The Pentagon denied yesterday that military planners had warned desert sand or dust storms would jeopardize the hostage rescue mission if President Carter waited as long as April to launch it.
Thomas B. Ross, assistant secretary of defense for public affairs, issued the denial in respones to The Washington Post story of Sunday which said Joint Chiefs of Staff planners had made such a warning to Carter.
The president on April 11 gave the go-ahead for the mission, which was aborted in its first stage for lack of enough helicopters to go further. The helicopters did run into severe dust storms, but Ross said meteorological tables show April is not a prime month for them.
Ross said those tables show the incidence of sand or dust storms "goes up dramatically in May and June," while the weather in December through February is icy, turbulent and cloudy.
The mission was attempted on April 24. Ross said the history of weather for the month showed no inordinate threat from sand or dust storms along the route the helicopters took after being launched from the aircraft carrier Nimitz in the Arabian Sea.
A high military official, in briefing reporters at the Pentagon on the problems encountered on the mission, said the sand storm was so severe that one helicopter returned to the Nimitz and a second landed on the desert for a while until the worst passed over.
At the White House, spokesman Jody Powell said it was true that the longer the mission was delayed, the riskier it would become. But he said, "I do not know whether the relative incidence of sandstorms" was part of the reason for the risk increasing.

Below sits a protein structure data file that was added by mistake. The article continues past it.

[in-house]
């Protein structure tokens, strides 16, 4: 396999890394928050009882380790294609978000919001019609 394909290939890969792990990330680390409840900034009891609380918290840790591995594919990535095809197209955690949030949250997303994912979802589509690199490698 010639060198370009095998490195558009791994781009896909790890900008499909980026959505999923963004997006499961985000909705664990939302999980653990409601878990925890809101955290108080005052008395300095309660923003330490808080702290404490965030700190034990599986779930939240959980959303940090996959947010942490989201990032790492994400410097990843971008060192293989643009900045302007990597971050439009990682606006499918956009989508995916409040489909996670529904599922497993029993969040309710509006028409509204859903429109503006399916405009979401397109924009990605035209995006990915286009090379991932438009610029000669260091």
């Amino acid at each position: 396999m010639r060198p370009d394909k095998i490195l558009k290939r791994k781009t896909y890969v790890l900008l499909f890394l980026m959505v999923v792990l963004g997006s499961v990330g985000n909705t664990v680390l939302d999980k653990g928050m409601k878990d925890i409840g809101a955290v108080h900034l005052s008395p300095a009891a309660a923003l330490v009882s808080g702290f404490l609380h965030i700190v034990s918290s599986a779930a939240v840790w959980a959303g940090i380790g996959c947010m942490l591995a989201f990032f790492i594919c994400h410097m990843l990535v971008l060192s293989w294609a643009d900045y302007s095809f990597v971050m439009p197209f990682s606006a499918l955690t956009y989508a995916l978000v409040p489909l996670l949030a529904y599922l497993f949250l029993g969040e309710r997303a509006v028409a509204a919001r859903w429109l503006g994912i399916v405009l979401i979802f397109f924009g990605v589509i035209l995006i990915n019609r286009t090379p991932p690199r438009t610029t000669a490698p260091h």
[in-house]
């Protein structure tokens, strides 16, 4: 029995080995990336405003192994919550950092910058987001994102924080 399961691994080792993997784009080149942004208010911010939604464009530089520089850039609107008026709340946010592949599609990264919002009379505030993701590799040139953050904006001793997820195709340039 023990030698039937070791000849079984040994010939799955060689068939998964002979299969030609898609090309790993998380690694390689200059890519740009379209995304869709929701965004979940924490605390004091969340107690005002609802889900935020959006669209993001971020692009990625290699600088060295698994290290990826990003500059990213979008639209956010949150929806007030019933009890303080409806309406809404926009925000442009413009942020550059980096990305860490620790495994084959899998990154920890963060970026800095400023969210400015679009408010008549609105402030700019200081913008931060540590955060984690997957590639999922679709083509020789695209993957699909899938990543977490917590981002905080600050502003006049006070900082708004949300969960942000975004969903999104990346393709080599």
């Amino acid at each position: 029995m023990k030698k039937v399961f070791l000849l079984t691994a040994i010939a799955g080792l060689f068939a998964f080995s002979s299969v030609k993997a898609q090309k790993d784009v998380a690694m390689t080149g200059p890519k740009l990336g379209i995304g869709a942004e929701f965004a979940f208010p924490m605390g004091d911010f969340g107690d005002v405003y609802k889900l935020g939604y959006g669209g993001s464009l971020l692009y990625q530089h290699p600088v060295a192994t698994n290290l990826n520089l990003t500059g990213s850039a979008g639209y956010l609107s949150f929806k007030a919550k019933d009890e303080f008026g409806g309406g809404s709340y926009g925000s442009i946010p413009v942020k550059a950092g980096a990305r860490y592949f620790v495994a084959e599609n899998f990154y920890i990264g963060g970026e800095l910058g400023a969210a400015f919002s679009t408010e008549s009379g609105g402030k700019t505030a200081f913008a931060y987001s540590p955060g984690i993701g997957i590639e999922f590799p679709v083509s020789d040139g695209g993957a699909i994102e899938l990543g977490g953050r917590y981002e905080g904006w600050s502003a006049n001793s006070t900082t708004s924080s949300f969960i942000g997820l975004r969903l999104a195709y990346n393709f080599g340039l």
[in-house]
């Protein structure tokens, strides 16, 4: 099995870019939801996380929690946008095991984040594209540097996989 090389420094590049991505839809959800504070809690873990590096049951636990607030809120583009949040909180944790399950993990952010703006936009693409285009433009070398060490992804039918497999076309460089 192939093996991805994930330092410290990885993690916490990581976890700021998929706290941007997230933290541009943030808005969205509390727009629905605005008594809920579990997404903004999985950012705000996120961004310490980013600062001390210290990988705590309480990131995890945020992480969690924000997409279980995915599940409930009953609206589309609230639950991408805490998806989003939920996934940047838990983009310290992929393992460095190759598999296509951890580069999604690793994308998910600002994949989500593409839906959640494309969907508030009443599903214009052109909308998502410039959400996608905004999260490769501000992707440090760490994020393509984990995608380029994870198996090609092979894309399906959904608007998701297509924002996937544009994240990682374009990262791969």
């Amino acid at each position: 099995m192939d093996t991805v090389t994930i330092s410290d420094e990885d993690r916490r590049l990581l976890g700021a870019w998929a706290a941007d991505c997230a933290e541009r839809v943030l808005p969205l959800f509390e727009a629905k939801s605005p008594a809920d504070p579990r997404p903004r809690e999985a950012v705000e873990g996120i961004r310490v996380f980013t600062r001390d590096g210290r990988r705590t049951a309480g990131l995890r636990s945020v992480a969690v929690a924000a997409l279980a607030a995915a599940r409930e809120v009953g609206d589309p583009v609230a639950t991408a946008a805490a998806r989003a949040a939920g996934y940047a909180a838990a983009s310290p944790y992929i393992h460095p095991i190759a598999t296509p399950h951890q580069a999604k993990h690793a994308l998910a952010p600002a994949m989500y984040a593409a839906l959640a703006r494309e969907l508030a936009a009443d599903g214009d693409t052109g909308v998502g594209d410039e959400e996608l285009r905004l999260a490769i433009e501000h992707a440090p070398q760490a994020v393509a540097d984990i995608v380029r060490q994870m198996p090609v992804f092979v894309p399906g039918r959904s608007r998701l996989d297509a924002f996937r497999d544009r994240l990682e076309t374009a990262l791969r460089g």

Asked if President Carter were willing to accept casualities in attempting the military rescue of the 53 hostages in Tehran, Powell declined to discuss that aspect of the mission.
In other post-audits on the rescue atempt, the House Armed Services Committee yesterday heard testimony in closed sesion from Col. Charlie A. Beckwith, the leader of the Blue Light unit, which would have stormed the embassy if the mission had gone forward.
Rep. William Dickinson (R-Ala.) said after hearing "Chargin' Charlie" that the commander "was satisfied with eight" helicopters assigned to the rescue mission "because if you add more, it takes more C130s to fuel them and makes the whole thing too cumbersome for stealth."
Beckwith has said that he recommended aborting the mission at Desert One, the refueling point in the Iranian desert, because he was down to five helicopters when the plan called for six.
Rep. Samuel S. stratton (D-N.Y.) said Beckwith had told the committee that "If we could find out where the hostages are, we should go back in and pick them up."
In elaborating on his recommendation to abort, Beckwith, according to Stratton, said that if he had proceeded to the mountain hideaway outside Tehran with only five helicopters, he would have had to leave 15 to 18 of his commandos behind.
"He said every man had several jobs to do, and he just could not figure how he could go in with 15 or 18 fewer men," Stratton said.
The Senate Armed Services Committee will hear Beckwith and other leaders of the rescue mission in a closed hearing tomorrow.